JKUAT and WAP launch two-year study on animal welfare in Nyeri County

Dr Maina Ngotho shares alight moment with CES James Muturi

Dr. Maina Ngotho of the Department of Animal Science at Jomo Kenyatta University of Agriculture and Technology (JKUAT) is working with the World Animal Protection (WAP) on  a two-year field study in Nyeri County that seeks to address the growing concern of antimicrobial resistance (AMR) estimated to cause a million deaths of humans annually, according to the World Health Organization.

This collaboration, funded by Open Philanthropy, aims to establish a comprehensive framework to address the growing concern of antimicrobial resistance (AMR), while simultaneously improving animal welfare standards. This strategy is expected to lead to the production of quality animal products such as meat and milk that are safe for human consumption under ethical conditions.

The project received the nod to proceed on Wednesday, March 27, 2024 by the County Executive Secretary for Agriculture and Aquaculture, Nyeri County, Mr James Muturi during a meeting in with the two institutions and the county.

The meeting sought to establish a focal point that would act as a link and reference point for wider application and escalation as a public health mitigation measure and ensure the involvement of farmers and technical professionals on the proper use of antimicrobials.

“Nyeri County is committed to this exercise because it complements the Antimicrobial work plan recently launched by the Governor. We are keen on fostering partnerships that will drive this initiative and are ready to support by availing personnel and facilities to provide the required technical support,” said the CES.

According to Dr Ngotho, the formation of County Strategies Intra-Agency Committees (CSAICs) to fight AMR, presents an opportunity to address this message from a One-Health approach by incorporating human and environmental health departments within the county, to avert the estimated one million deaths of humans every year due to the scourge.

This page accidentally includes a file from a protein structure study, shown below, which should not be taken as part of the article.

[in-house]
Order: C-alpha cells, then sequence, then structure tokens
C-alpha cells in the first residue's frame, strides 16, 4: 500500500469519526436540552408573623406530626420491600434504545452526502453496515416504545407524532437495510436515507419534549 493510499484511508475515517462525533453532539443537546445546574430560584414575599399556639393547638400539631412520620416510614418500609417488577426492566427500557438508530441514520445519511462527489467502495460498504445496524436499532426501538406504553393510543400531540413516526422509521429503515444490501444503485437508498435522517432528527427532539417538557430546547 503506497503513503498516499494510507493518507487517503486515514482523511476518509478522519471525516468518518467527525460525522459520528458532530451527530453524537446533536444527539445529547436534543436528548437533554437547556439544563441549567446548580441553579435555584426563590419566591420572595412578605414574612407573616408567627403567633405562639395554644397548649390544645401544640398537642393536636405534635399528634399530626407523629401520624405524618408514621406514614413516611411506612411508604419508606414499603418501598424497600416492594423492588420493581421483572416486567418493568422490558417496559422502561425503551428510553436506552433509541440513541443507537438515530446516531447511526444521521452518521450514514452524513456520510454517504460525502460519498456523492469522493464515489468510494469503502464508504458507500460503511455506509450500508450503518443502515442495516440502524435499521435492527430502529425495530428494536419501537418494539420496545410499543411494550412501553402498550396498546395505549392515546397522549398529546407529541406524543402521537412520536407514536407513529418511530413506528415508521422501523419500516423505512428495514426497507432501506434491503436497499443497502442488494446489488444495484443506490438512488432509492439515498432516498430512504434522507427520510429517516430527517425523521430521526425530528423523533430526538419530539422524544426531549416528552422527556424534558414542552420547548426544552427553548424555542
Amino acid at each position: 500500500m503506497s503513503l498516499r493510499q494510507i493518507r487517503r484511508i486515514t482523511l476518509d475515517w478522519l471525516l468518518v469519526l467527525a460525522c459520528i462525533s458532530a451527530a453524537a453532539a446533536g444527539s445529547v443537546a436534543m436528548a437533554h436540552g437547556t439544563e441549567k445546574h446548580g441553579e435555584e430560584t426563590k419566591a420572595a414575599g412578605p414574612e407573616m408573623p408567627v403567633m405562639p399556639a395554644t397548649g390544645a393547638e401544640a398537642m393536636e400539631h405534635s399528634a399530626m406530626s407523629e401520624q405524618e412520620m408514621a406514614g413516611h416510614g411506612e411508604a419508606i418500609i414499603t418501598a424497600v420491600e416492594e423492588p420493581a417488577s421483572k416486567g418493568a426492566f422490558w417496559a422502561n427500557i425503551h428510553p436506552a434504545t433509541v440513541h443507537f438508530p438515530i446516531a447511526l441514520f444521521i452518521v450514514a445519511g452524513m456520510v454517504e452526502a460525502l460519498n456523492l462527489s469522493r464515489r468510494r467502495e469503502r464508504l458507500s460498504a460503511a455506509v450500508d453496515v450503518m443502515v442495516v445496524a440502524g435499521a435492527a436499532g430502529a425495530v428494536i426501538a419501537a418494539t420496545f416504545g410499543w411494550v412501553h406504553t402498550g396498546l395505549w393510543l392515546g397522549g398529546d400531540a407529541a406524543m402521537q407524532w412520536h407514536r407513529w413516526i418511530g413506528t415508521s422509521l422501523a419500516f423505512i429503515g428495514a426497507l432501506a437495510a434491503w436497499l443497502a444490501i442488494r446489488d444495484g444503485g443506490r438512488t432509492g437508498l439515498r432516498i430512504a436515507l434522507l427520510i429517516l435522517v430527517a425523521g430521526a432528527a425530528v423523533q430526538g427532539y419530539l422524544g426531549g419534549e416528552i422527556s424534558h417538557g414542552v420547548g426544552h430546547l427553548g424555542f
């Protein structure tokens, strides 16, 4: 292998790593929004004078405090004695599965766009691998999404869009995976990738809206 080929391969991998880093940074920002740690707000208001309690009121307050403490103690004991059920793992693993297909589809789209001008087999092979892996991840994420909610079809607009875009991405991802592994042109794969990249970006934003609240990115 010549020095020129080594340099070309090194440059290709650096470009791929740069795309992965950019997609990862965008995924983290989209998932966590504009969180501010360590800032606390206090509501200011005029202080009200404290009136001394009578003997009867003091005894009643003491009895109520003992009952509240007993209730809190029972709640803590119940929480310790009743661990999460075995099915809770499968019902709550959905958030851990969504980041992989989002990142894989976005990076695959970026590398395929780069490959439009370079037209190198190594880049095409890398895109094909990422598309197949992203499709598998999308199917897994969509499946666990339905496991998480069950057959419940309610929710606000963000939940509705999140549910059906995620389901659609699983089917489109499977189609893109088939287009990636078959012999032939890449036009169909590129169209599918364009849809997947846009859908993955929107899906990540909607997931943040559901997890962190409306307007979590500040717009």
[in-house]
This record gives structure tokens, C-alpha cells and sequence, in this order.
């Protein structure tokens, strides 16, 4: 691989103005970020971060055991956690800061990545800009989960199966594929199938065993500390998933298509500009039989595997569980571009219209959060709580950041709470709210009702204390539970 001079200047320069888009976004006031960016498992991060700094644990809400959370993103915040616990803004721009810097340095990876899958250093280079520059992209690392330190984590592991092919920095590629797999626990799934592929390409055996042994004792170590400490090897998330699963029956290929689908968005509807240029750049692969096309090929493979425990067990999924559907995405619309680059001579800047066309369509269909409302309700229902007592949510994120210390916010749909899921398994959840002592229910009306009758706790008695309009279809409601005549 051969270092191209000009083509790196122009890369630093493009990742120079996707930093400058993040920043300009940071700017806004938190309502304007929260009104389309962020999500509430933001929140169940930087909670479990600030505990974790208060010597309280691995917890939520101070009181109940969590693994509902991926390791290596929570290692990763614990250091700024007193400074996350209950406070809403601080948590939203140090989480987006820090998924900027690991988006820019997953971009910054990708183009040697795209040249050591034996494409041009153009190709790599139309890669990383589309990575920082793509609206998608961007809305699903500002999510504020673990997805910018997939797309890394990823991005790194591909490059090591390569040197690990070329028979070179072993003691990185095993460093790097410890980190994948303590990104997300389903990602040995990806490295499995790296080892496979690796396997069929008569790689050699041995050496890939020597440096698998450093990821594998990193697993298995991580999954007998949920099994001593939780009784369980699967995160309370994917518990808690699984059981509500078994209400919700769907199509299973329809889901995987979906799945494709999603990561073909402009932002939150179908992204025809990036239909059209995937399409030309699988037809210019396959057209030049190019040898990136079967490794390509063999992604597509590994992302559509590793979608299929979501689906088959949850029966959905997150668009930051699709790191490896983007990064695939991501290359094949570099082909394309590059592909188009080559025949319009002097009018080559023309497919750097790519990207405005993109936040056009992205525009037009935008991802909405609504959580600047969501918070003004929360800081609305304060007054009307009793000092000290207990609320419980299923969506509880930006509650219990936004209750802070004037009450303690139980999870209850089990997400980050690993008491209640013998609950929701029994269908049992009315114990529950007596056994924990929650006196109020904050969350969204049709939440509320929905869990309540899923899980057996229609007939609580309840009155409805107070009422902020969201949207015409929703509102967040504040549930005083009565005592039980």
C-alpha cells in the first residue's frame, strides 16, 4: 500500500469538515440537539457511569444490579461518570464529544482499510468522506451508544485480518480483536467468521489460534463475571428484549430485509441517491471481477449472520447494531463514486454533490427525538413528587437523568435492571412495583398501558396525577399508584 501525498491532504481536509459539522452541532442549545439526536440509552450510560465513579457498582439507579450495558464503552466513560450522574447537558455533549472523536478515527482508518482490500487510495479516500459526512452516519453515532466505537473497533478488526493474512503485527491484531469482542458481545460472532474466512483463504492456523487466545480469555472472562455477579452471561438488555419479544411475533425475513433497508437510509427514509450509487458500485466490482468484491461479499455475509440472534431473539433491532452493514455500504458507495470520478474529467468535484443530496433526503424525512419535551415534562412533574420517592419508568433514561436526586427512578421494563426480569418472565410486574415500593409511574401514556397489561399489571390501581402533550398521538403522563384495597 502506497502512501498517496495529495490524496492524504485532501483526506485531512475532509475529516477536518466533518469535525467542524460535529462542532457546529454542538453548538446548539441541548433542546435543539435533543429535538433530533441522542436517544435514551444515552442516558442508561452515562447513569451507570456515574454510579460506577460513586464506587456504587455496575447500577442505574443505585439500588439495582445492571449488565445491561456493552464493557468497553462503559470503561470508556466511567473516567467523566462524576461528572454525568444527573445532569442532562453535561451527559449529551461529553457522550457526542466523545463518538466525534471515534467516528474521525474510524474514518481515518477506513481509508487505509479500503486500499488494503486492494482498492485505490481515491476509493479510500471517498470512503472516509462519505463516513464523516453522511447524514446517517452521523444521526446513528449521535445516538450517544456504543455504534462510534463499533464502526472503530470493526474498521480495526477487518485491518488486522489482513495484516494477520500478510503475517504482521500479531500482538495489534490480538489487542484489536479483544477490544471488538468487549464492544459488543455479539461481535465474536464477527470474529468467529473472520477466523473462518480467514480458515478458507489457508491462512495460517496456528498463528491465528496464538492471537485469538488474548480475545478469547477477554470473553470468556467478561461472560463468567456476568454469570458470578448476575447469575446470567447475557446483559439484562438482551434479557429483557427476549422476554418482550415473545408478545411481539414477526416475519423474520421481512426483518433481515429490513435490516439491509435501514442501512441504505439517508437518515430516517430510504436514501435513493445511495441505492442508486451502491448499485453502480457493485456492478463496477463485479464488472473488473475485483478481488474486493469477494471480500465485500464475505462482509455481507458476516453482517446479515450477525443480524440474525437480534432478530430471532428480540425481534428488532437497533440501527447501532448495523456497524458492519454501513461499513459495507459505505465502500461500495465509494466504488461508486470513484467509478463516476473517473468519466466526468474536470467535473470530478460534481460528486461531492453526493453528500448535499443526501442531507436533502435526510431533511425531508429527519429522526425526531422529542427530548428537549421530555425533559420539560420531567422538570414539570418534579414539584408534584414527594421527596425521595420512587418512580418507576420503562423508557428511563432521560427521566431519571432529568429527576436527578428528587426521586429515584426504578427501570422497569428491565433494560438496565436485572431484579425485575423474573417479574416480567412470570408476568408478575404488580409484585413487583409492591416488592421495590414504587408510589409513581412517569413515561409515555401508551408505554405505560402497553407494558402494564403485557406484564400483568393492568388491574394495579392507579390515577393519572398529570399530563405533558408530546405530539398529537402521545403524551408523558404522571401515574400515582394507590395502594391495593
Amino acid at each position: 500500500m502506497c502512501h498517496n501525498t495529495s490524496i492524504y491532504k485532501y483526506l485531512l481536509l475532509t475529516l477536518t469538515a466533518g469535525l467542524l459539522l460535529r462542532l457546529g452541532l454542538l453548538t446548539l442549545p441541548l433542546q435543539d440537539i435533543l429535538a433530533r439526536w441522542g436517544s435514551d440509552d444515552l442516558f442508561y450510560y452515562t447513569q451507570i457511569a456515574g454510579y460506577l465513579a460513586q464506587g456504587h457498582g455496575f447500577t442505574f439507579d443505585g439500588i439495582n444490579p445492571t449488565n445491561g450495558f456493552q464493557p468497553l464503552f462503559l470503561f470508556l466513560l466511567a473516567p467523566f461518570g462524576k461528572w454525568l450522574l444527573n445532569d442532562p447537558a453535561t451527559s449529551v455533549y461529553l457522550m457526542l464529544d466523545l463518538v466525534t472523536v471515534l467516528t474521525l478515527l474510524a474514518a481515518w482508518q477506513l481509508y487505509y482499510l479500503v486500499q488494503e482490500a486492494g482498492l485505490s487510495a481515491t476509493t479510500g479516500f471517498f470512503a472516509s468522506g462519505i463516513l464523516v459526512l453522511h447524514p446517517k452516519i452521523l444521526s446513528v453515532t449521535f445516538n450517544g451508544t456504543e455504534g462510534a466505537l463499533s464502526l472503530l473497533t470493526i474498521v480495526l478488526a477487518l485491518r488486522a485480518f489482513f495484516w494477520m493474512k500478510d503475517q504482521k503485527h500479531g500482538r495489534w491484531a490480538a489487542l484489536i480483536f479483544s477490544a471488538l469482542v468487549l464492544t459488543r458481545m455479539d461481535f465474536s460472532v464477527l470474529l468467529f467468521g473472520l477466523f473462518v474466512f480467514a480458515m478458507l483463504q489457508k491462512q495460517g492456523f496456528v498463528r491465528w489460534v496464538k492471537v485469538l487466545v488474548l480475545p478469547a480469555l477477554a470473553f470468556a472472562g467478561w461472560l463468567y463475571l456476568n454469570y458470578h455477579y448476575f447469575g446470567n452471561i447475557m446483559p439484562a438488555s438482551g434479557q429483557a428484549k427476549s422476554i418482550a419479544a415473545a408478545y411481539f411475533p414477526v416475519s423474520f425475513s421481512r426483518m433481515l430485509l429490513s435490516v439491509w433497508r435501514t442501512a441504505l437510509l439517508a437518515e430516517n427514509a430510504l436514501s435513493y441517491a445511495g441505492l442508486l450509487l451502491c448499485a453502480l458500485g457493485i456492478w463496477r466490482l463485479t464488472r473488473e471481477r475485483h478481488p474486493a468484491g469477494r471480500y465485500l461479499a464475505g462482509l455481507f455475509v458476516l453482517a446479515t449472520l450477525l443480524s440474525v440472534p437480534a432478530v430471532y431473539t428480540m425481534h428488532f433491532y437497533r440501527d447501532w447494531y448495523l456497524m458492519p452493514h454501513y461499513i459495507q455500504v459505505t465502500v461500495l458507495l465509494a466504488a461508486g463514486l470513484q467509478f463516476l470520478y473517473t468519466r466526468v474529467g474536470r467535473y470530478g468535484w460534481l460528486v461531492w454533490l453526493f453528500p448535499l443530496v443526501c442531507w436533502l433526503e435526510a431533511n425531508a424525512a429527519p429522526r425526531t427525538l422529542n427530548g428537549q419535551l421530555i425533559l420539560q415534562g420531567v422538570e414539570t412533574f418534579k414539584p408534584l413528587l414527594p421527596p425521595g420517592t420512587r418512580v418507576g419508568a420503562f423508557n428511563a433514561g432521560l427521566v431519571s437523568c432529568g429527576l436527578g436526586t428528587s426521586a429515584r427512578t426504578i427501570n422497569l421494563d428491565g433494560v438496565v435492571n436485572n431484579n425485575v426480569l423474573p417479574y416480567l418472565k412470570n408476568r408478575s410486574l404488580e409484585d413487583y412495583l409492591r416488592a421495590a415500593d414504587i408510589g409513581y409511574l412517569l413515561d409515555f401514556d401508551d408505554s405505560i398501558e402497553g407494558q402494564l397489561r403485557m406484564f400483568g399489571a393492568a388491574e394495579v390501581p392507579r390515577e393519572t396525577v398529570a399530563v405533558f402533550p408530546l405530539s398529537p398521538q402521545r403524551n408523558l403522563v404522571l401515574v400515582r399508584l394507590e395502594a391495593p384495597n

The researchers will work with the Nyeri County Antimicrobial Stewardship Interagency Committee to assess the impact of improved animal welfare in local dairy, pig, and aquaculture farms. Dr. Ngotho and his team also aim to develop a high-compliance demonstration farm that could then be upscaled nationally.

The project’s objectives include; assessing existing animal production practices and antimicrobial use, training farmers and animal health practitioners on good animal welfare practices, and monitoring the impact of improved animal welfare on antimicrobial use

In addition, the study aims to lobby for the development of county laws and regulations to safeguard animal welfare and promote responsible antimicrobial use.

Officials from Nyeri County led by CES James Muturi, WAP and JKUAT during the discussions

Through baseline surveys set to commence in April 2024, training sessions that will also include journalists and continuous monitoring, the project aims to establish Nyeri County as a Center of Excellence in animal welfare, while providing valuable insights for national policy development.  The data generated within the project will be critical in informing requisite interventions.

With tens of billions of animals kept in factory farms globally, often in harsh and inhumane conditions, the collaborative tripartite initiative between JKUAT, WAP and Nyeri County marks a proactive milestone towards safeguarding public health and promoting animal welfare.

The project is also expected to mitigate climate change, one of the negative effects of the growing farm factories globally.

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